Grandmom and Theresa, who used to just visit on weekends, moved from their house in Willow Grove to the Poconos. Theresa was one grade ahead of me, in fourth and right before she moved, she had a bad accident. She was at a roller skating birthday party, fell, and was run over by another skater, maybe two. Her leg was broken in several places and she had to wear a full leg cast, from her ankle to her thigh. She sometimes used a wheelchair because it was hard for her to use crutches (I thought she was just too lazy to use them.) Since she was in the full cast, Theresa was devastated about Halloween.  But lucky for Theresa, her mother was the very person my mom got her craftiness from. My grandmom wrapped Theresa from head to toe in white bandages and made her into a mummy, but she left the cast the way it was, signatures and all. On the day of the Halloween party at school, none of the kids in my class believed Theresa had really broken her leg.

“It’s just part of your costume! I don’t believe you!” Ricky Thomas said, tapping her cast to make sure  it was real.

“Stop it! It’s not fake! My leg is broken,” she snapped back.

“Can I play with your crutches,” asked another boy.

“No, I need those!” she said.

I ran around with Jasmine and my other friends while Theresa sat between my mom and Grandmom in the fire hall. When they announced the winners of the costume contest, Theresa’s spirits were raised. She had won “Funniest Costume.”  And I was gleaming too, taking home the prize for “Most Original.”

Scissors slicing through cardboard snapped me back to the living room in my new house, without a dad, with just my mom, and she was crafting my costume for the fourth grade contest. My mom had the cardboard pieces all cut out and was duct taping them together to form a large, rectangular box.

“Just tell me, Ma. What’re ya making? Please! Tell me.”

“Don’t you like surprises?” she asked, as she got up and headed to our adjoining kitchen.

“Maybe on Christmas,” I replied, noticing she was cutting pieces from our Entenmann’s Banana Crunch Cake. She brought over two pieces using paper towels as plates, handed me one, and sat back down in her arts and crafts pile. She bit into her cake, took a sip of coffee, and went back to work.

“Moooom. I asked you a question!” I begged.

She gave in. “Okay, okay. You’re going to be a bar.”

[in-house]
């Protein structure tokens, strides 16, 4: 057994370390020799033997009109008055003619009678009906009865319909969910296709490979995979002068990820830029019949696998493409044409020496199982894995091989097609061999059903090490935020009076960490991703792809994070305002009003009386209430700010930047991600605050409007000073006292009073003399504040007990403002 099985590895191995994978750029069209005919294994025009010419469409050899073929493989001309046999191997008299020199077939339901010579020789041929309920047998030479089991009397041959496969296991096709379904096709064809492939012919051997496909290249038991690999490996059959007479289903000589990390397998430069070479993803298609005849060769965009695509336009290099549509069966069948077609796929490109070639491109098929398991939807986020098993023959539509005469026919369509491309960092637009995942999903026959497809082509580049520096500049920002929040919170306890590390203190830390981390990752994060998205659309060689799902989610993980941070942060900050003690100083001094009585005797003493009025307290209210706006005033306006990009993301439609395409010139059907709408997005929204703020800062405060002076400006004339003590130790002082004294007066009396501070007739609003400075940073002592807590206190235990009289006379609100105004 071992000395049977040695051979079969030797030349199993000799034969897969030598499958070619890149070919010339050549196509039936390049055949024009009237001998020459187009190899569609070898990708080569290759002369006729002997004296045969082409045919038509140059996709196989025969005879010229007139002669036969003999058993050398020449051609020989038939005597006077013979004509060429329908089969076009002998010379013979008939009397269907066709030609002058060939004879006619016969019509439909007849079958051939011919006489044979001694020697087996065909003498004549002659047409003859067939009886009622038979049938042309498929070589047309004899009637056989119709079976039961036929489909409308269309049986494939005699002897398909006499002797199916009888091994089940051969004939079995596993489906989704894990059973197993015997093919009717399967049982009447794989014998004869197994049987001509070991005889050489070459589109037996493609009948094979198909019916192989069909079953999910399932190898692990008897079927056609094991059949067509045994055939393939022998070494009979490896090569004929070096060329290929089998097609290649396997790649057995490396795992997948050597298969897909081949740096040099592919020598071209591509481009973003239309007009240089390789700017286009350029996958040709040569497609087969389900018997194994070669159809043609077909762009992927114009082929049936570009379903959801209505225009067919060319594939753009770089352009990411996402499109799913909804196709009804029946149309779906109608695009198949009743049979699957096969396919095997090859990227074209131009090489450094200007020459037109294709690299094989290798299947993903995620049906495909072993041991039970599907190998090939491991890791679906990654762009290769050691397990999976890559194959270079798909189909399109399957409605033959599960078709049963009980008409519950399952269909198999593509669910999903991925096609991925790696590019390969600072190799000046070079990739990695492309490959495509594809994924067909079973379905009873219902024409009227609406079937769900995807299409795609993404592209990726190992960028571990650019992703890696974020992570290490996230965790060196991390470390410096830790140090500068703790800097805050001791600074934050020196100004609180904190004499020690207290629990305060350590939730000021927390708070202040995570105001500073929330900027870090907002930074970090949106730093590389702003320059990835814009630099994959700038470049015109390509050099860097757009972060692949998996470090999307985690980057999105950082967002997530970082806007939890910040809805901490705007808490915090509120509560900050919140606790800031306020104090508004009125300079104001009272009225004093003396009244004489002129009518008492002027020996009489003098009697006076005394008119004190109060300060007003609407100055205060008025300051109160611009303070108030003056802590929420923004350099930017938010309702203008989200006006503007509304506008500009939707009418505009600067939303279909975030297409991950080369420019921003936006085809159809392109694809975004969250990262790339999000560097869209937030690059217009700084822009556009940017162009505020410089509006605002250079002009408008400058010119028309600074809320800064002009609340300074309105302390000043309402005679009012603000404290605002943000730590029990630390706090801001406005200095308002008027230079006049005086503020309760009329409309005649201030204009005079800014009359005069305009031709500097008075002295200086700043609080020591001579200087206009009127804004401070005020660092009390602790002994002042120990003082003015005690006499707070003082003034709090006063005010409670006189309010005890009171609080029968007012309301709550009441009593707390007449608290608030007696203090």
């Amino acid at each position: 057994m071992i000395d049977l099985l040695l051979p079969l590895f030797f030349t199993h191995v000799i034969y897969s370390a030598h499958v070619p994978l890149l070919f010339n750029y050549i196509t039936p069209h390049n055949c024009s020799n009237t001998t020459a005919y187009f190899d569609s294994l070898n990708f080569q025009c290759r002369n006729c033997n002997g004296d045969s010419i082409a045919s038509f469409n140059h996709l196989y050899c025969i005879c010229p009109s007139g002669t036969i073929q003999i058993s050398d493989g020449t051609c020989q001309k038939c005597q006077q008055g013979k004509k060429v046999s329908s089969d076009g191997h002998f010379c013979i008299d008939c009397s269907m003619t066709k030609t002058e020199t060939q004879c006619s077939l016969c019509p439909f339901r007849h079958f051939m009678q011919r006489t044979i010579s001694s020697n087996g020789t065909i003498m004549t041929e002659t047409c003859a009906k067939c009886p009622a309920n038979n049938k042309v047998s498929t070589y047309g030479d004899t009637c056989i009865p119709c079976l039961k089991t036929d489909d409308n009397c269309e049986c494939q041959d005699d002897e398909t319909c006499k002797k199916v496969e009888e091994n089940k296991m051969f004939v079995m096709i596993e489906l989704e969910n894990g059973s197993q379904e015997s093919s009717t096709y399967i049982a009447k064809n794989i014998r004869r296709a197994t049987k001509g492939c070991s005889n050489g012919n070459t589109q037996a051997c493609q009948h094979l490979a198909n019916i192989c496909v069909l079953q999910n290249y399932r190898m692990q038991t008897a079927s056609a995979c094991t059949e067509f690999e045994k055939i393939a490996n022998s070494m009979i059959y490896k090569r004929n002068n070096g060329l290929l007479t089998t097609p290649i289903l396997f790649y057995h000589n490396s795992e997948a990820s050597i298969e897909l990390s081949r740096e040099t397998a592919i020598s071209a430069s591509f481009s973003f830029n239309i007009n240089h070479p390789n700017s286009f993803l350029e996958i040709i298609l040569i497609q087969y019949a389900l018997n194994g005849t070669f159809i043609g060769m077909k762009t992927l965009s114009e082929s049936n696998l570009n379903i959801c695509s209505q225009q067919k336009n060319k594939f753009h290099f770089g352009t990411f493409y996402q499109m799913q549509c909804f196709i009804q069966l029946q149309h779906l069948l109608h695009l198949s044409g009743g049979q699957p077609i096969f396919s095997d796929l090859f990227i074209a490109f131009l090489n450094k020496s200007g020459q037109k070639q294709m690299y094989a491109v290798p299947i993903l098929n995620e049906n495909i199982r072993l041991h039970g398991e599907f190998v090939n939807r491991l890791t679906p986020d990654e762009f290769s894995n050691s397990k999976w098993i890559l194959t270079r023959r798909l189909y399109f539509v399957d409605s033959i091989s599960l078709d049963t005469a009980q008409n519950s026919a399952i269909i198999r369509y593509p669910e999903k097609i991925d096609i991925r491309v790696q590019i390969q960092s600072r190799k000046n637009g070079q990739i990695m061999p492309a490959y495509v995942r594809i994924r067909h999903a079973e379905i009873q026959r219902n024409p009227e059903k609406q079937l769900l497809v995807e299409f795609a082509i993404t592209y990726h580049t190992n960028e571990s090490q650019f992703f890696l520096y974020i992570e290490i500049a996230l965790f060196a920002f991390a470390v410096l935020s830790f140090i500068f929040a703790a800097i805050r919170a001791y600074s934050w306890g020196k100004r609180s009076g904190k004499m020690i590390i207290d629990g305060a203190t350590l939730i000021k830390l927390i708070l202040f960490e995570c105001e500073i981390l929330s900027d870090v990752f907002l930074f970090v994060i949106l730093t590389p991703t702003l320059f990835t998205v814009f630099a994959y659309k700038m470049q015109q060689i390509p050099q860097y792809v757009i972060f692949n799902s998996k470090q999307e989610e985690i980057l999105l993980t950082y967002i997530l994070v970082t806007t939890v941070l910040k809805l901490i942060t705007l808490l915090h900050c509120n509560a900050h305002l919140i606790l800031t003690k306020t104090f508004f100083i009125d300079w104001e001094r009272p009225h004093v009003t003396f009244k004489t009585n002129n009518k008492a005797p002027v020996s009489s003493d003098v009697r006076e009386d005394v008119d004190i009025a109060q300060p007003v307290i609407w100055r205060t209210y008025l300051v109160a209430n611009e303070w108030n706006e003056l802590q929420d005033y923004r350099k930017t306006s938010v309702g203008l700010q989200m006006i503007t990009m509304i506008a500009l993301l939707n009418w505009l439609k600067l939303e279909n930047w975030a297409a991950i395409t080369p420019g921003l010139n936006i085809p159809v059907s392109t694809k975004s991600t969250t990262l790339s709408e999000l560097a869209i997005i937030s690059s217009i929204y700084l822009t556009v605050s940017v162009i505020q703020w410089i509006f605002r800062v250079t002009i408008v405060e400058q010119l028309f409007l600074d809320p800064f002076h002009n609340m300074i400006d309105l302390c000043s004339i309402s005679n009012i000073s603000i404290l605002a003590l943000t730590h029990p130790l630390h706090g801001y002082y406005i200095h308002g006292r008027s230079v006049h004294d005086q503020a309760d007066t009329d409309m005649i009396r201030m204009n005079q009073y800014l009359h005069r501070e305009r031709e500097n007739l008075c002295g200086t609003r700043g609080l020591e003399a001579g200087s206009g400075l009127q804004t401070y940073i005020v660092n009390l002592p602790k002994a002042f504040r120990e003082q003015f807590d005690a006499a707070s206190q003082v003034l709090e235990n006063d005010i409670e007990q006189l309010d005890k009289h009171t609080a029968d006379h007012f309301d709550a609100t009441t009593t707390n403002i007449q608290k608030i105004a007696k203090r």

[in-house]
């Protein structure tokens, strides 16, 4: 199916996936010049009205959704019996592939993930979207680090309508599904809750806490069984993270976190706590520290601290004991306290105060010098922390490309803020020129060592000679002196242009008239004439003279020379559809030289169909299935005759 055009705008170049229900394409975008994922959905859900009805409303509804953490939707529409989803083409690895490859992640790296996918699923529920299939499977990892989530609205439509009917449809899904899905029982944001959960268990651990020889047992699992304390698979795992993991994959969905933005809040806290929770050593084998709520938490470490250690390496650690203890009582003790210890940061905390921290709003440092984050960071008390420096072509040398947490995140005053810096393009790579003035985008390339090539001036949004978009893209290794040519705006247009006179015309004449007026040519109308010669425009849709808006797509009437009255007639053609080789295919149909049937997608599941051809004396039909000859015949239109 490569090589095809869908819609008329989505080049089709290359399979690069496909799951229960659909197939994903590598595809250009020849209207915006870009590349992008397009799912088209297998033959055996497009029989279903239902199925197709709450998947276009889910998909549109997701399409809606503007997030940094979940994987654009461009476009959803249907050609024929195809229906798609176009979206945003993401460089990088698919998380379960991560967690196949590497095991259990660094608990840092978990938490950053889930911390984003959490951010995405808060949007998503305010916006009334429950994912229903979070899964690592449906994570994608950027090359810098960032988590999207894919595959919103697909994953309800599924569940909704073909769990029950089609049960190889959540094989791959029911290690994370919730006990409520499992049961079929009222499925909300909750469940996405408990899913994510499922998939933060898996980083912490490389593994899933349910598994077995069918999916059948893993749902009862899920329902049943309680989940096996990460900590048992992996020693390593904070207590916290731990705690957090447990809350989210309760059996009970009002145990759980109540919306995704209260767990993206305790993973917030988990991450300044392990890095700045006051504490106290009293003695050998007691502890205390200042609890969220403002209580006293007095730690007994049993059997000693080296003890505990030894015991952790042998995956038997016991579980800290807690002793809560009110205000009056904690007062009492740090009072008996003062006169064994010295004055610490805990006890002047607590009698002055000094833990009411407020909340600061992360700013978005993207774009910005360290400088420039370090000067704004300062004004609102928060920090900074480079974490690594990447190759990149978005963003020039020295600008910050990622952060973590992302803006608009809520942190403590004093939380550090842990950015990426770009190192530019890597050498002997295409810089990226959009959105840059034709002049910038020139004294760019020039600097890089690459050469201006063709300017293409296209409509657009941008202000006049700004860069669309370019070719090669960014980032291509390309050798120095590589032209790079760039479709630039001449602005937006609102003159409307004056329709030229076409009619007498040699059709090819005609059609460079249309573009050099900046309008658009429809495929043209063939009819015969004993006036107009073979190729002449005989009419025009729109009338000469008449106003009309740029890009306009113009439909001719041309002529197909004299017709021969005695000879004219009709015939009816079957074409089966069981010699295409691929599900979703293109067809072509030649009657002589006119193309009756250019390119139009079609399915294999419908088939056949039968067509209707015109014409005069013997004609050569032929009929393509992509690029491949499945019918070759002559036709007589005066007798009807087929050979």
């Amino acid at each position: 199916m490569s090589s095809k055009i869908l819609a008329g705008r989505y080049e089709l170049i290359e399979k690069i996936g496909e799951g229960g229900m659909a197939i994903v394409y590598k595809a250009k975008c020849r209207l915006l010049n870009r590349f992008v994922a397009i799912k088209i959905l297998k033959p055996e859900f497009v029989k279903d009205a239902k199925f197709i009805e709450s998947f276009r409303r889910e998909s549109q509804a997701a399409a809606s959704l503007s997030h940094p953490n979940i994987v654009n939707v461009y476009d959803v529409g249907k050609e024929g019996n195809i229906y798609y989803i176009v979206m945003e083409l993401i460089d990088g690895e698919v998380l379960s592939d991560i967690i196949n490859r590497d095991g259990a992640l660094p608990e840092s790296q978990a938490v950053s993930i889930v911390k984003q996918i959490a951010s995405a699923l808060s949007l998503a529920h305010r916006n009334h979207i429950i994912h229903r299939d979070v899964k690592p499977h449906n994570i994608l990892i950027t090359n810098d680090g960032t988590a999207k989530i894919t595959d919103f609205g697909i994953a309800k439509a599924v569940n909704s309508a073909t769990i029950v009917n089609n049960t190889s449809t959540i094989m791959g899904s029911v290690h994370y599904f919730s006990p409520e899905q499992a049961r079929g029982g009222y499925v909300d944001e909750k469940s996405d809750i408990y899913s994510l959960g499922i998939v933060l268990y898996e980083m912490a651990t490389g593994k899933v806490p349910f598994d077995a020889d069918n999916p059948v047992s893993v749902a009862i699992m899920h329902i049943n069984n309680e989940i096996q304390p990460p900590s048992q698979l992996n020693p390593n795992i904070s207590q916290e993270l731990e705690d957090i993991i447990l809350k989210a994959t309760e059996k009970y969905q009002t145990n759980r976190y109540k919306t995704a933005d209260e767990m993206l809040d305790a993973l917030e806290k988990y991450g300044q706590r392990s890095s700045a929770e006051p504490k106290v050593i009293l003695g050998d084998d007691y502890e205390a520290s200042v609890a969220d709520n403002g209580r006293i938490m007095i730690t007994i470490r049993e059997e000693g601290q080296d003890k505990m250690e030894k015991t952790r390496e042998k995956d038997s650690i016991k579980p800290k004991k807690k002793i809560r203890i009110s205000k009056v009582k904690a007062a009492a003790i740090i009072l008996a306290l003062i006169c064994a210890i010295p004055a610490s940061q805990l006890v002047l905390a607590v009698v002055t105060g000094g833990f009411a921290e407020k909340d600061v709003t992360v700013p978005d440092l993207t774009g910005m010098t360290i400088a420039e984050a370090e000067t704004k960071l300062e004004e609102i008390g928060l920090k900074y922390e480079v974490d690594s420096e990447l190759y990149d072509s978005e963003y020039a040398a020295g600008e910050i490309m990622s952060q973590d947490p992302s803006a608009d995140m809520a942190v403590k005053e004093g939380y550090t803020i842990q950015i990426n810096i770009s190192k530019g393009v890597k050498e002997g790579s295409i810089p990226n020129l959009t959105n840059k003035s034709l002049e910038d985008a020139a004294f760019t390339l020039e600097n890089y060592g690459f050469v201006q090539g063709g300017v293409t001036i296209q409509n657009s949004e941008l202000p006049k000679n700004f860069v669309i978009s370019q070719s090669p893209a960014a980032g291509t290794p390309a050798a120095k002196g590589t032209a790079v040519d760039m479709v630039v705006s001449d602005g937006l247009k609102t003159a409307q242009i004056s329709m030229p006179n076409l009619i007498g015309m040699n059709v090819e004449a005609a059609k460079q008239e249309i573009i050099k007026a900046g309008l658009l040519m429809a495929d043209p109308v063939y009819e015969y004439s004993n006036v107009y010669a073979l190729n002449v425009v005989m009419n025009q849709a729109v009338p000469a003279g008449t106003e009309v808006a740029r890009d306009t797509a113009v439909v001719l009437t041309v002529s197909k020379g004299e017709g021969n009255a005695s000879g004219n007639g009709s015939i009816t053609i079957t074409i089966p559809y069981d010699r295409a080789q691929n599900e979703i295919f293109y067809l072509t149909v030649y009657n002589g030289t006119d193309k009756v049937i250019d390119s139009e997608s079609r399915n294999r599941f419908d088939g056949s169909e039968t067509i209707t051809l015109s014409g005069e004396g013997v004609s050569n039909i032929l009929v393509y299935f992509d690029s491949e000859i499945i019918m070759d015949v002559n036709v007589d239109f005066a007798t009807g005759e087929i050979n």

“A bar?”

“Yes, a bar.  What do you think?”

I swallowed my mouthful of cake and thought about it.

“A real bar? Like Woody’s? What will it look like?”

“Oh, just you wait. It’s gonna be really cool,” she said.

While she was working, the phone rang. My momBar Halloween Costume Donna Talarico was gone for a while. The phone rang again, and she was gone a little longer. When she came back, I asked who it was. She said it was an old friend.  I asked who the second one was, and she said an older friend. She continued making my costume, but she didn’t seem herself. I shrugged it off and continued watching TV.

It took Mom a few days to complete the costume and I was getting impatient. But, soon enough when I came home from school one day, before me stood a miniature replica bar. It even looked like it was made from real wood, thanks to the same kind of contact paper my mom used for last year’s guitar.  There were holes in either side for my arms and a big hole in the top of the bar for my body, so when I put the costume on, it appeared that I was working behind the bar. She had me try it on.

“Wow! I feel like a real bartender!” I said, imagining myself behind the bar at Woody’s, where I’d sometimes go with my mom.

I would help the owners, Marlene and Lois, put sour cream into little containers to go out with baked potatoes. Sometimes, I would sit and play Q-bert at the table video game machine. Other times, I would try to blend in with the adults at the bar by drinking Shirley Temples, wishing my feet would reach the the golden bar on the bottom where everyone else rested their feet. I’d steal pieces of orange slices and eat them, sucking out all the juice while I stared at a 99 Bottles of Beer poster and try to pronounce and memorize all the brands. When my mom got off work and was allowed to have a drink, she would always let me have a sip of her Kahlua and Cream, which tasted just like chocolate milk.

“Can you teach me how to make some drinks?” I asked, jumping around inside my costume.

Bar Halloween Costume Most Original 1988We both laughed.  Before the annual parade, my mom super-glued on all the finishing touches: bar napkins, ash trays with real butts and ashes, beer cans, shot glasses and real dollar bills and coins.  She also made up a menu where she had things like beer, shots, wine, soda, hamburger, and French fries listed. There was even a shelf on the back of the bar costume with more items glued to it. The top of the bar was labeled, “Donna’s Bar.” On Halloween day, just like the year before with the guitar, I had a costume under the costume, this time a white dress shirt, black slacks, and suspenders, with tons of promotional beer and liquor buttons pinned on. Once again, I was at hit at all the parties I went to.  Other moms and dads wanted pictures with me. I once again won, “Most Original.” Jasmine won funniest for her “Clubbed Sandwich” costume.

I had a Halloween costume inspired by Woody’s that made me so happy. But later that year, the bar my mom worked at also changed my life.